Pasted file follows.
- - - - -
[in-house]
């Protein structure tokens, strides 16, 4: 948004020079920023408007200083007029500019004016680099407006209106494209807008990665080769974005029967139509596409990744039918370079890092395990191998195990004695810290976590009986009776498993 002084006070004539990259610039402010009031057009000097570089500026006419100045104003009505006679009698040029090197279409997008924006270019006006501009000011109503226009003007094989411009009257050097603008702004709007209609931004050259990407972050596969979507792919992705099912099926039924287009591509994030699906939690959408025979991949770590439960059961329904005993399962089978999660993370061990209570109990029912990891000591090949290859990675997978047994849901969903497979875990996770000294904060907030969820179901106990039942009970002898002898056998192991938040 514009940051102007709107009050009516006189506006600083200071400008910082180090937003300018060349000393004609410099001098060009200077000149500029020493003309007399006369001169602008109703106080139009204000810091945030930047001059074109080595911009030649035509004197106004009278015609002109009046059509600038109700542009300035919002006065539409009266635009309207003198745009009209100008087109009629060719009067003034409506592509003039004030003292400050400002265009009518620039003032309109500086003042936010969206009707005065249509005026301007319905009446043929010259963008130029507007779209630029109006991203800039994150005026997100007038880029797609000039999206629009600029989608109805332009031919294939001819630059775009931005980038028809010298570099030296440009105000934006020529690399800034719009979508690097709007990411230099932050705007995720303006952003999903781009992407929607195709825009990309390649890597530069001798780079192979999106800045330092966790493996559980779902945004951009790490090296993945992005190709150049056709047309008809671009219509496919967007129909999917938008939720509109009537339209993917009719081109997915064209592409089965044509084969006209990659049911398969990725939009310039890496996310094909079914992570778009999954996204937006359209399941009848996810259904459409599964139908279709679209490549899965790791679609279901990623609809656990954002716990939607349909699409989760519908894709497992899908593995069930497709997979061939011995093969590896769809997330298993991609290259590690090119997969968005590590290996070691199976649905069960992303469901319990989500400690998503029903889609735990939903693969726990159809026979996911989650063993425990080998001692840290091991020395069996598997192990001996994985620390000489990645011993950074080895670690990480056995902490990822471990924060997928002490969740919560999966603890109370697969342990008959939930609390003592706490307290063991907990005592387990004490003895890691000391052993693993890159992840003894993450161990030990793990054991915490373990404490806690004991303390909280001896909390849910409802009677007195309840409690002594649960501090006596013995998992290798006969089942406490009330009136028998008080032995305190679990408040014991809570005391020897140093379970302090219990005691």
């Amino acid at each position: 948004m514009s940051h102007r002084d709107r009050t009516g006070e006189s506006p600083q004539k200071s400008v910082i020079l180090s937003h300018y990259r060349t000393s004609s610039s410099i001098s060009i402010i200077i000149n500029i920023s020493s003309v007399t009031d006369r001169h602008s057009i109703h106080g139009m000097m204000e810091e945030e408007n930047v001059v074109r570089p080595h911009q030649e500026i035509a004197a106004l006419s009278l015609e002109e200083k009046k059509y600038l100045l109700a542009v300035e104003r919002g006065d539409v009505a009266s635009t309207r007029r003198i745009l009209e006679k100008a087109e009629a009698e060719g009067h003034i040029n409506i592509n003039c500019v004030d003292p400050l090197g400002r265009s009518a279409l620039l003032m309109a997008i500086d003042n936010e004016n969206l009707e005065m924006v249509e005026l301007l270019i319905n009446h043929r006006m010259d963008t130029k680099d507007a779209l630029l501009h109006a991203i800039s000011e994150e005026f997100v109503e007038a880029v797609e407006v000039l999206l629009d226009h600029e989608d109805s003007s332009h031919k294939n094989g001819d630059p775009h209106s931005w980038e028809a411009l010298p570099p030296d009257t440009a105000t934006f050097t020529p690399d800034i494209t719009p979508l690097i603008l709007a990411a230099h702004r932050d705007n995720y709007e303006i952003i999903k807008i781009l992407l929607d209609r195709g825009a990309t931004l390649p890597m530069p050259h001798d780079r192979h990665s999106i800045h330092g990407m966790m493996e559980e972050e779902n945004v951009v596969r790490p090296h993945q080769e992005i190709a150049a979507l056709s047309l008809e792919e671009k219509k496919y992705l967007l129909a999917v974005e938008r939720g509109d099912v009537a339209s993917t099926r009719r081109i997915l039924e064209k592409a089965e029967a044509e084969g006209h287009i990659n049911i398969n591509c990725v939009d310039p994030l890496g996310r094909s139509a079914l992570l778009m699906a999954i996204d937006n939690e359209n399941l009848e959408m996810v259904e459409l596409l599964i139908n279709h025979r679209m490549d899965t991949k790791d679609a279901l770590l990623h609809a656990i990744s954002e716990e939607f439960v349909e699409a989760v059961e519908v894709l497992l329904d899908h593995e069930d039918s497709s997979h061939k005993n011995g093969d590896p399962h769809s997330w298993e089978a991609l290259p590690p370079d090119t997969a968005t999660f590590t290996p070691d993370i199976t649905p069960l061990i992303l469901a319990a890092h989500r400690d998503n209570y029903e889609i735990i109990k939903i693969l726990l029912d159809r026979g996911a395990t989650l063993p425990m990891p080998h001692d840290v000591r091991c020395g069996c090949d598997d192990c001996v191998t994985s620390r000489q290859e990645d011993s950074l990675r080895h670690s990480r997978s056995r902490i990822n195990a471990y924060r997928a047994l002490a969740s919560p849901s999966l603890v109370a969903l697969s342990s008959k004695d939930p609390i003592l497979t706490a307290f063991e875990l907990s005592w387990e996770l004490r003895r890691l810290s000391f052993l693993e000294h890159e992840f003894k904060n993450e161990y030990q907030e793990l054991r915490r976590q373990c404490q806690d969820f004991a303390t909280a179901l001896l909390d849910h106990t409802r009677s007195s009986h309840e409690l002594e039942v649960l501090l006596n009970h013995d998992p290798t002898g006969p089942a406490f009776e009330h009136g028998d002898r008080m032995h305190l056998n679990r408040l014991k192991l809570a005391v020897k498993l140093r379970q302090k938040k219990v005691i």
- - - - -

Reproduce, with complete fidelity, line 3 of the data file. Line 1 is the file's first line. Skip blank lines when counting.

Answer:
């Amino acid at each position: 948004m514009s940051h102007r002084d709107r009050t009516g006070e006189s506006p600083q004539k200071s400008v910082i020079l180090s937003h300018y990259r060349t000393s004609s610039s410099i001098s060009i402010i200077i000149n500029i920023s020493s003309v007399t009031d006369r001169h602008s057009i109703h106080g139009m000097m204000e810091e945030e408007n930047v001059v074109r570089p080595h911009q030649e500026i035509a004197a106004l006419s009278l015609e002109e200083k009046k059509y600038l100045l109700a542009v300035e104003r919002g006065d539409v009505a009266s635009t309207r007029r003198i745009l009209e006679k100008a087109e009629a009698e060719g009067h003034i040029n409506i592509n003039c500019v004030d003292p400050l090197g400002r265009s009518a279409l620039l003032m309109a997008i500086d003042n936010e004016n969206l009707e005065m924006v249509e005026l301007l270019i319905n009446h043929r006006m010259d963008t130029k680099d507007a779209l630029l501009h109006a991203i800039s000011e994150e005026f997100v109503e007038a880029v797609e407006v000039l999206l629009d226009h600029e989608d109805s003007s332009h031919k294939n094989g001819d630059p775009h209106s931005w980038e028809a411009l010298p570099p030296d009257t440009a105000t934006f050097t020529p690399d800034i494209t719009p979508l690097i603008l709007a990411a230099h702004r932050d705007n995720y709007e303006i952003i999903k807008i781009l992407l929607d209609r195709g825009a990309t931004l390649p890597m530069p050259h001798d780079r192979h990665s999106i800045h330092g990407m966790m493996e559980e972050e779902n945004v951009v596969r790490p090296h993945q080769e992005i190709a150049a979507l056709s047309l008809e792919e671009k219509k496919y992705l967007l129909a999917v974005e938008r939720g509109d099912v009537a339209s993917t099926r009719r081109i997915l039924e064209k592409a089965e029967a044509e084969g006209h287009i990659n049911i398969n591509c990725v939009d310039p994030l890496g996310r094909s139509a079914l992570l778009m699906a999954i996204d937006n939690e359209n399941l009848e959408m996810v259904e459409l596409l599964i139908n279709h025979r679209m490549d899965t991949k790791d679609a279901l770590l990623h609809a656990i990744s954002e716990e939607f439960v349909e699409a989760v059961e519908v894709l497992l329904d899908h593995e069930d039918s497709s997979h061939k005993n011995g093969d590896p399962h769809s997330w298993e089978a991609l290259p590690p370079d090119t997969a968005t999660f590590t290996p070691d993370i199976t649905p069960l061990i992303l469901a319990a890092h989500r400690d998503n209570y029903e889609i735990i109990k939903i693969l726990l029912d159809r026979g996911a395990t989650l063993p425990m990891p080998h001692d840290v000591r091991c020395g069996c090949d598997d192990c001996v191998t994985s620390r000489q290859e990645d011993s950074l990675r080895h670690s990480r997978s056995r902490i990822n195990a471990y924060r997928a047994l002490a969740s919560p849901s999966l603890v109370a969903l697969s342990s008959k004695d939930p609390i003592l497979t706490a307290f063991e875990l907990s005592w387990e996770l004490r003895r890691l810290s000391f052993l693993e000294h890159e992840f003894k904060n993450e161990y030990q907030e793990l054991r915490r976590q373990c404490q806690d969820f004991a303390t909280a179901l001896l909390d849910h106990t409802r009677s007195s009986h309840e409690l002594e039942v649960l501090l006596n009970h013995d998992p290798t002898g006969p089942a406490f009776e009330h009136g028998d002898r008080m032995h305190l056998n679990r408040l014991k192991l809570a005391v020897k498993l140093r379970q302090k938040k219990v005691i």